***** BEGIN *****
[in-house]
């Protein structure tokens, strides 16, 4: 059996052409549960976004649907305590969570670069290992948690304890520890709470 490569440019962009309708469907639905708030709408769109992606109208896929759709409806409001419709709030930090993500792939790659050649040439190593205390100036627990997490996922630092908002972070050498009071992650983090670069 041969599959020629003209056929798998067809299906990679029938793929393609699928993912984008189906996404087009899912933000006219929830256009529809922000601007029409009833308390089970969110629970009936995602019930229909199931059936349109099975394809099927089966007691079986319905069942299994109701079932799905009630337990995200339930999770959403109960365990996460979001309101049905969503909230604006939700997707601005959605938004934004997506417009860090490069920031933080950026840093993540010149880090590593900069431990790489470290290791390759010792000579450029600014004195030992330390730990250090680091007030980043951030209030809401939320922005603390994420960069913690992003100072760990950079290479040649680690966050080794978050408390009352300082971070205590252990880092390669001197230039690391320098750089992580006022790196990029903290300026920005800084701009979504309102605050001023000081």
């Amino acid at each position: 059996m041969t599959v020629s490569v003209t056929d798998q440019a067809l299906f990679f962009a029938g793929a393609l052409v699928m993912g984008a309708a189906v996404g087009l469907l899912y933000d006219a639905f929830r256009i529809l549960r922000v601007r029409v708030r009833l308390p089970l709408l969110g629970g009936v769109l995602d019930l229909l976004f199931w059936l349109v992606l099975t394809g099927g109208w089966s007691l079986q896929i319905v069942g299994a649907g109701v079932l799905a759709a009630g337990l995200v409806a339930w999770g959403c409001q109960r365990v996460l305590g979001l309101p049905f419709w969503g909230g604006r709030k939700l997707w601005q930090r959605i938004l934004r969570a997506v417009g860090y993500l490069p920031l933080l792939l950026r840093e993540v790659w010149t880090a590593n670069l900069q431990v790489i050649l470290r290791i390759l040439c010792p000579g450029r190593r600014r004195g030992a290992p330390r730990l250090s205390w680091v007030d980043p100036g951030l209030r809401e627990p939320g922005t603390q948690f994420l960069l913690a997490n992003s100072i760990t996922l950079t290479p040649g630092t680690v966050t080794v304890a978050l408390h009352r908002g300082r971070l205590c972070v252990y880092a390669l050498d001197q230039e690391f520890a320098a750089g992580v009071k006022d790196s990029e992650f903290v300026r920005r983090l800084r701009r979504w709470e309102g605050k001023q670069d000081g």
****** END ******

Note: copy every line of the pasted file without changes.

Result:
[in-house]
């Protein structure tokens, strides 16, 4: 059996052409549960976004649907305590969570670069290992948690304890520890709470 490569440019962009309708469907639905708030709408769109992606109208896929759709409806409001419709709030930090993500792939790659050649040439190593205390100036627990997490996922630092908002972070050498009071992650983090670069 041969599959020629003209056929798998067809299906990679029938793929393609699928993912984008189906996404087009899912933000006219929830256009529809922000601007029409009833308390089970969110629970009936995602019930229909199931059936349109099975394809099927089966007691079986319905069942299994109701079932799905009630337990995200339930999770959403109960365990996460979001309101049905969503909230604006939700997707601005959605938004934004997506417009860090490069920031933080950026840093993540010149880090590593900069431990790489470290290791390759010792000579450029600014004195030992330390730990250090680091007030980043951030209030809401939320922005603390994420960069913690992003100072760990950079290479040649680690966050080794978050408390009352300082971070205590252990880092390669001197230039690391320098750089992580006022790196990029903290300026920005800084701009979504309102605050001023000081």
């Amino acid at each position: 059996m041969t599959v020629s490569v003209t056929d798998q440019a067809l299906f990679f962009a029938g793929a393609l052409v699928m993912g984008a309708a189906v996404g087009l469907l899912y933000d006219a639905f929830r256009i529809l549960r922000v601007r029409v708030r009833l308390p089970l709408l969110g629970g009936v769109l995602d019930l229909l976004f199931w059936l349109v992606l099975t394809g099927g109208w089966s007691l079986q896929i319905v069942g299994a649907g109701v079932l799905a759709a009630g337990l995200v409806a339930w999770g959403c409001q109960r365990v996460l305590g979001l309101p049905f419709w969503g909230g604006r709030k939700l997707w601005q930090r959605i938004l934004r969570a997506v417009g860090y993500l490069p920031l933080l792939l950026r840093e993540v790659w010149t880090a590593n670069l900069q431990v790489i050649l470290r290791i390759l040439c010792p000579g450029r190593r600014r004195g030992a290992p330390r730990l250090s205390w680091v007030d980043p100036g951030l209030r809401e627990p939320g922005t603390q948690f994420l960069l913690a997490n992003s100072i760990t996922l950079t290479p040649g630092t680690v966050t080794v304890a978050l408390h009352r908002g300082r971070l205590c972070v252990y880092a390669l050498d001197q230039e690391f520890a320098a750089g992580v009071k006022d790196s990029e992650f903290v300026r920005r983090l800084r701009r979504w709470e309102g605050k001023q670069d000081g």